Google removes official support for Huawei after blacklist

Google has suspended all official support with Huawei following the Chinese company's addition to Trump's trade blacklist.

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If you’ve been following the latest politics, then you’re probably aware of the crusade that Donald Trump has been on to have Chinese tech company, Huawei added to a trade blacklist. By being added to this trade blacklist, Huawei would find itself cut off from support from many of the companies that it relies on heavily for its mobile devices. Trump was successful late last week, with Huawei being added to the trade blacklist on Thursday, May 20. Now, Google has officially cut ties with the company, suspending any support for the official Android OS, as well as future access to Google licensed applications.

The news comes out via Reuters, who were able to speak with a Google spokesperson over the weekend. While future phones will be cut off from access to Android applications like Gmail, the Google Store, and even YouTube, those who currently own a Huawei device will still be able to download updates and make use of these apps. This is all following news from last week, where Huawei said it was willing to sign "no-spy" agreements to keep trade open with the United States and other countries.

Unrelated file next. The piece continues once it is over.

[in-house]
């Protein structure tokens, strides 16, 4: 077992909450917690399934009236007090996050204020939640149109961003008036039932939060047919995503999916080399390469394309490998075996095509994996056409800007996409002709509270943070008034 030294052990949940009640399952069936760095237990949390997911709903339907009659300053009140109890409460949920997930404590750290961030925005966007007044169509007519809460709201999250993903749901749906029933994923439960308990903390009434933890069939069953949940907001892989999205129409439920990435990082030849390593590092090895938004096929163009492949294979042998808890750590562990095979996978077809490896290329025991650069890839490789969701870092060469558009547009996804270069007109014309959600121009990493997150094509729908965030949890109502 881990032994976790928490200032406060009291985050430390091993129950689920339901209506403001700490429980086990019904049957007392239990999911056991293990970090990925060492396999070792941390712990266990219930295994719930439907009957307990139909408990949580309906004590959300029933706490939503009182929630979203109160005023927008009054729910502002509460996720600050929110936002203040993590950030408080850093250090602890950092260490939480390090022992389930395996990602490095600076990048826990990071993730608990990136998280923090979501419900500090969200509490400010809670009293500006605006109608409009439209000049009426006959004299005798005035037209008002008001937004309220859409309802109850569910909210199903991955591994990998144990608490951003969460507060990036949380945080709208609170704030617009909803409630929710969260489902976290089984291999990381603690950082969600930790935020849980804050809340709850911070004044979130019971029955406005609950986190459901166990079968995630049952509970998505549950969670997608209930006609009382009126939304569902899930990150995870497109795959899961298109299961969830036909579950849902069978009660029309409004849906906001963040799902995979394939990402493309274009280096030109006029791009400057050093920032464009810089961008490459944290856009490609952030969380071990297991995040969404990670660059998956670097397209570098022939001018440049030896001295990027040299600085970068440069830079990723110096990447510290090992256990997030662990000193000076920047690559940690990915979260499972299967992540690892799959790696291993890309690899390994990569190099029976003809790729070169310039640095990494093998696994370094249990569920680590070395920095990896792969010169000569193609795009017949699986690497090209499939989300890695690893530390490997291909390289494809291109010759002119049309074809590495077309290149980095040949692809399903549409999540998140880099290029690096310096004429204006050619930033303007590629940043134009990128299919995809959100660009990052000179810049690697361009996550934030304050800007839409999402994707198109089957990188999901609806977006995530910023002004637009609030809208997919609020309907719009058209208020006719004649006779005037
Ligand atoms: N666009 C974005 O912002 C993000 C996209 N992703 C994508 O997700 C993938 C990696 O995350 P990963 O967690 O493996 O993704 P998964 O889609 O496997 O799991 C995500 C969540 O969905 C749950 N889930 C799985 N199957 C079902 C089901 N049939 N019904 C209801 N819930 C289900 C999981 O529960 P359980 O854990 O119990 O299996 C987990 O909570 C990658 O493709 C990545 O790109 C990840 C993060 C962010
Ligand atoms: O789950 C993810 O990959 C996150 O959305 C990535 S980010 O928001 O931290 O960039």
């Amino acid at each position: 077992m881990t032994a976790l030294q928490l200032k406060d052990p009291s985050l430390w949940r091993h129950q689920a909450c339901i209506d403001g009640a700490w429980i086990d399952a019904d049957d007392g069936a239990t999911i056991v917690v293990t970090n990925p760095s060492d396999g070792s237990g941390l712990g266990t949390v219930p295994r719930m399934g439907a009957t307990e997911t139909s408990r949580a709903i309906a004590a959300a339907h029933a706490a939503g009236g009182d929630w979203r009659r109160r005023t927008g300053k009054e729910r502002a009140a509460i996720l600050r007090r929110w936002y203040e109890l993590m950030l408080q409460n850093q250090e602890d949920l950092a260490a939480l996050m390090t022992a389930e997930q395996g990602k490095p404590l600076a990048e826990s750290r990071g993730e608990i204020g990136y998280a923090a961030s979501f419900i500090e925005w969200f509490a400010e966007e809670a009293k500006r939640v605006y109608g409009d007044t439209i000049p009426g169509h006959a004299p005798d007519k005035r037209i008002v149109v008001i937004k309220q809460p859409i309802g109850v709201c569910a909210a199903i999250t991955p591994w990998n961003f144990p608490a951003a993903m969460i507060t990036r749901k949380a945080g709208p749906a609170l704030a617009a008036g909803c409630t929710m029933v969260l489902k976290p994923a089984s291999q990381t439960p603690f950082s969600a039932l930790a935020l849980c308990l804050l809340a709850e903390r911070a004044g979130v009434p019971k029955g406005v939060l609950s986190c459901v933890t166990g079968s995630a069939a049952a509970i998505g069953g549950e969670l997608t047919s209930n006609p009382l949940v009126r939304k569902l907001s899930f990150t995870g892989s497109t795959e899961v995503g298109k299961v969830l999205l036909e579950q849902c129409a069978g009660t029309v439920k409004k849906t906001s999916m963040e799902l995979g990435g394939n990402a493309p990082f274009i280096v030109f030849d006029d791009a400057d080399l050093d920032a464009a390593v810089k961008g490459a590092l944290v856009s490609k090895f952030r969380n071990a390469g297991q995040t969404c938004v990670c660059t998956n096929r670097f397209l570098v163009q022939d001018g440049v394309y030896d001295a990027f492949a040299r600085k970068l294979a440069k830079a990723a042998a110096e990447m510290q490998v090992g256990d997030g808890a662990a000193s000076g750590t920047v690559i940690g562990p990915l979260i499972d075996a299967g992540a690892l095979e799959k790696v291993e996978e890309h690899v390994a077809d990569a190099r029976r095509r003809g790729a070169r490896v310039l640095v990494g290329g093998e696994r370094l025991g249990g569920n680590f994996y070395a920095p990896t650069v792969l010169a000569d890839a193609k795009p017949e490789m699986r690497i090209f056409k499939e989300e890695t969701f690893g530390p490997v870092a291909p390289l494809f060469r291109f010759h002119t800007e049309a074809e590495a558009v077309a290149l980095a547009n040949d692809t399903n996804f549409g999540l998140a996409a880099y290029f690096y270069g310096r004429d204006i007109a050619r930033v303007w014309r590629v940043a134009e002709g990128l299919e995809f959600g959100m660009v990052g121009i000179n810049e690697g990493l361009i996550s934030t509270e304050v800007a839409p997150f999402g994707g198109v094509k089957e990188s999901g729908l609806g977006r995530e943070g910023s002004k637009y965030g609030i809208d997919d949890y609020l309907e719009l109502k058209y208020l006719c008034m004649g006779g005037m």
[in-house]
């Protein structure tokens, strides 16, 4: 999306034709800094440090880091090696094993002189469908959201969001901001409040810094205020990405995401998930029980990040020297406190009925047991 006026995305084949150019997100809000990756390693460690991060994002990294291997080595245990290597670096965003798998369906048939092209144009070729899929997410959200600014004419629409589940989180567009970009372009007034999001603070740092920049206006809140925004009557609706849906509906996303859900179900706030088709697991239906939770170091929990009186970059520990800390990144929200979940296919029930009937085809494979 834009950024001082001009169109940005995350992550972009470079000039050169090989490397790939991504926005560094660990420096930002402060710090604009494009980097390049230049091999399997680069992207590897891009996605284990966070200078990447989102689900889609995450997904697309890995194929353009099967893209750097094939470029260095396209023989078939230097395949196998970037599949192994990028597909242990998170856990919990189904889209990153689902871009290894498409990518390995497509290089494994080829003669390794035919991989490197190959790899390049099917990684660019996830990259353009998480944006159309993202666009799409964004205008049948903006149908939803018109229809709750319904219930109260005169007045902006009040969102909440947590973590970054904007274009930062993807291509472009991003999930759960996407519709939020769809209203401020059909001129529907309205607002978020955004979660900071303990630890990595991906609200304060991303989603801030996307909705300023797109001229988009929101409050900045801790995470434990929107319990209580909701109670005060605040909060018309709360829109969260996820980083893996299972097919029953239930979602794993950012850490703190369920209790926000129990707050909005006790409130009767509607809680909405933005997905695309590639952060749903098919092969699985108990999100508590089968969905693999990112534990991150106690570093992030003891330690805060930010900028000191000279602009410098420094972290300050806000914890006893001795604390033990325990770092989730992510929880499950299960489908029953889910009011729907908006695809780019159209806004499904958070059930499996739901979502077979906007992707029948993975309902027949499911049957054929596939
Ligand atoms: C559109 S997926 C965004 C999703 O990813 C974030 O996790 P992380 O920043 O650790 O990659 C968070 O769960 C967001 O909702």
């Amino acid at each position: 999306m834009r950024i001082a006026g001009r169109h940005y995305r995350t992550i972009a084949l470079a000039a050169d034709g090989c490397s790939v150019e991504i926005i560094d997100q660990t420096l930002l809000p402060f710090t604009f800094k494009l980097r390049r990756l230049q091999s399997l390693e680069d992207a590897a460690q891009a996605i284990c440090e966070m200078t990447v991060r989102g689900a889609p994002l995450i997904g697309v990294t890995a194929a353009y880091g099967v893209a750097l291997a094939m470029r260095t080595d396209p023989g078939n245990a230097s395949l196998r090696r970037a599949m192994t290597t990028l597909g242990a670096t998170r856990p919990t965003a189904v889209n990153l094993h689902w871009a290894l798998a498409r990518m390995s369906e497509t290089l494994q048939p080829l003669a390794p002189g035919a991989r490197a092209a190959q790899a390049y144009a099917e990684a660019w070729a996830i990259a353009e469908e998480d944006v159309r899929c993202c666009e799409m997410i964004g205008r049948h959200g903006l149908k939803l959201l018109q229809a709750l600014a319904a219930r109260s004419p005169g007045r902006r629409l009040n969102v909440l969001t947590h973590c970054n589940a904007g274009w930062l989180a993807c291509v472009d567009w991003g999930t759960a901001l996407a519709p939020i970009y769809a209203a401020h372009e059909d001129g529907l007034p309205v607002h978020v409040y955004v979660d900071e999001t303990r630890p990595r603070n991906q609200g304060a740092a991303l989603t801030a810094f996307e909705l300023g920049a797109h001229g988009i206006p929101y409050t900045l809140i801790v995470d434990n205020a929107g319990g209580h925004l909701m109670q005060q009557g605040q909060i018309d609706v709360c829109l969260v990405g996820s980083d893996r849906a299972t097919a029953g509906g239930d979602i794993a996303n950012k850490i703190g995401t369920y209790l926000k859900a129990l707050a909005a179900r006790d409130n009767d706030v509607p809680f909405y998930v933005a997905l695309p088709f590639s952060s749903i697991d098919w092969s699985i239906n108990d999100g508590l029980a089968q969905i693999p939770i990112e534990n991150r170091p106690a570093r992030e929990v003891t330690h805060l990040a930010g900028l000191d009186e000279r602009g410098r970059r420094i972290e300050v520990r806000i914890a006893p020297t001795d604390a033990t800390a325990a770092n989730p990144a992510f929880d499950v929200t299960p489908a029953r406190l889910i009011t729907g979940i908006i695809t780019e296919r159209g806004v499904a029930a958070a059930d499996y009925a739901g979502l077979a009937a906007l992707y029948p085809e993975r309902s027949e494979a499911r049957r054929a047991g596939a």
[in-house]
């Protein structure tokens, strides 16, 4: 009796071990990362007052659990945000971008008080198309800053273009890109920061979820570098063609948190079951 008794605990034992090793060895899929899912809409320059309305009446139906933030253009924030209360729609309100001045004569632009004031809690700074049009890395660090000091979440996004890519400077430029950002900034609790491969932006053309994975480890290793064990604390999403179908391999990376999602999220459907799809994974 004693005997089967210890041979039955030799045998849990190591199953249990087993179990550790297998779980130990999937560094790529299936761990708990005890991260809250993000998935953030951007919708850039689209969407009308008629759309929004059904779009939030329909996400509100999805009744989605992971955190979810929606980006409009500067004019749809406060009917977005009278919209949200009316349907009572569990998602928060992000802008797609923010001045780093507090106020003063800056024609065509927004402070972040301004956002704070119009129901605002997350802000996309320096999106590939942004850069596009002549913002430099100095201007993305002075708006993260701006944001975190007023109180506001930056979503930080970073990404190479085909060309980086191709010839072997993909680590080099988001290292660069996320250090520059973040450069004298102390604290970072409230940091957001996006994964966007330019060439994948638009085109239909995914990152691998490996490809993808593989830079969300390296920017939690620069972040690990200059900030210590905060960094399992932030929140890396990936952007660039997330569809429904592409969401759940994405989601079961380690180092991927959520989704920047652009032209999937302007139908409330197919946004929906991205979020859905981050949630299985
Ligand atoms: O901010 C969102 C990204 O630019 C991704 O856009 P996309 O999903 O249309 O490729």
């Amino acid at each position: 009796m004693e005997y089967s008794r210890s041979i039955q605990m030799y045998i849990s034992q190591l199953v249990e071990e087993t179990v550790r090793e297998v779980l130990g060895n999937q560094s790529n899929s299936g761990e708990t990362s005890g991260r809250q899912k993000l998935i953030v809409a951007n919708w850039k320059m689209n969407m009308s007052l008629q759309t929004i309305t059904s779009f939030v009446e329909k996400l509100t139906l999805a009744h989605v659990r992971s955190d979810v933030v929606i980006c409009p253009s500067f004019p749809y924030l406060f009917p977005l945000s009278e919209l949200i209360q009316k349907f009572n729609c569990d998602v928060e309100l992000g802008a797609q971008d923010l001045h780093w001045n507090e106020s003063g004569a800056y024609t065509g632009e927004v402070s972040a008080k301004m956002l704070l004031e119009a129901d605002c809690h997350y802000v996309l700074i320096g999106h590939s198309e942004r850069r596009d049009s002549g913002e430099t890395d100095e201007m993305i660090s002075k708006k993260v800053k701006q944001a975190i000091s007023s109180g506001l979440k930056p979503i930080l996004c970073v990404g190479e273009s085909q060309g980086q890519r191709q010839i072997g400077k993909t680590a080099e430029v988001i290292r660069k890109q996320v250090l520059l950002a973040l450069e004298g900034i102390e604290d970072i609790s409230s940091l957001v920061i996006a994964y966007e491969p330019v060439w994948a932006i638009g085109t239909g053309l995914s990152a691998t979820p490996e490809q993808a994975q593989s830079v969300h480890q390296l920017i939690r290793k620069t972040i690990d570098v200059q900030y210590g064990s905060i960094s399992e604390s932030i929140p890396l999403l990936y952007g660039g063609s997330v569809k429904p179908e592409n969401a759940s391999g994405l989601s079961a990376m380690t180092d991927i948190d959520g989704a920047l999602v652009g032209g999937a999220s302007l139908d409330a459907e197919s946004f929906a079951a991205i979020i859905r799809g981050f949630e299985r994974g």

Google removes official support for Huawei after blacklist
Google removes official support for Huawei after blacklist

“We are complying with the order and reviewing the implications,” The Google spokesperson said when speaking with Reuters. “For users of our services, Google Play and the security protections from Google Play Protect will continue to function on existing Huawei devices.” No further details were given at this time.

There still isn’t any clear indication of just how much this suspension will hurt Huawei’s tech business outside of China. Any future iterations of Huawei devices will not have access to the Google play Store, Gmail, or YouTube apps, along with any other popular services that are licensed by Google. Of course, not all hope is lost for the tech company, as they’ll still have access to AOSP, an open-source version of Android.

All we can do now is wait and see just how much this blacklisting really hurts Huawei as a company. While the tech giant still continues to sell plenty of devices in China, the past several years had led to immense growth in the United States and even Europe, where the devices offered a nice option for those wanting to get away from some of the more mainstream devices like Samsung or LG. We’ll continue to keep an eye on the company and the effects of this blacklist over the next couple of months.

Guides Editor

Joshua holds a Bachelor of Fine Arts in Creative Writing and has been exploring the world of video games for as long as he can remember. He enjoys everything from large-scale RPGs to small, bite-size indie gems and everything in between.

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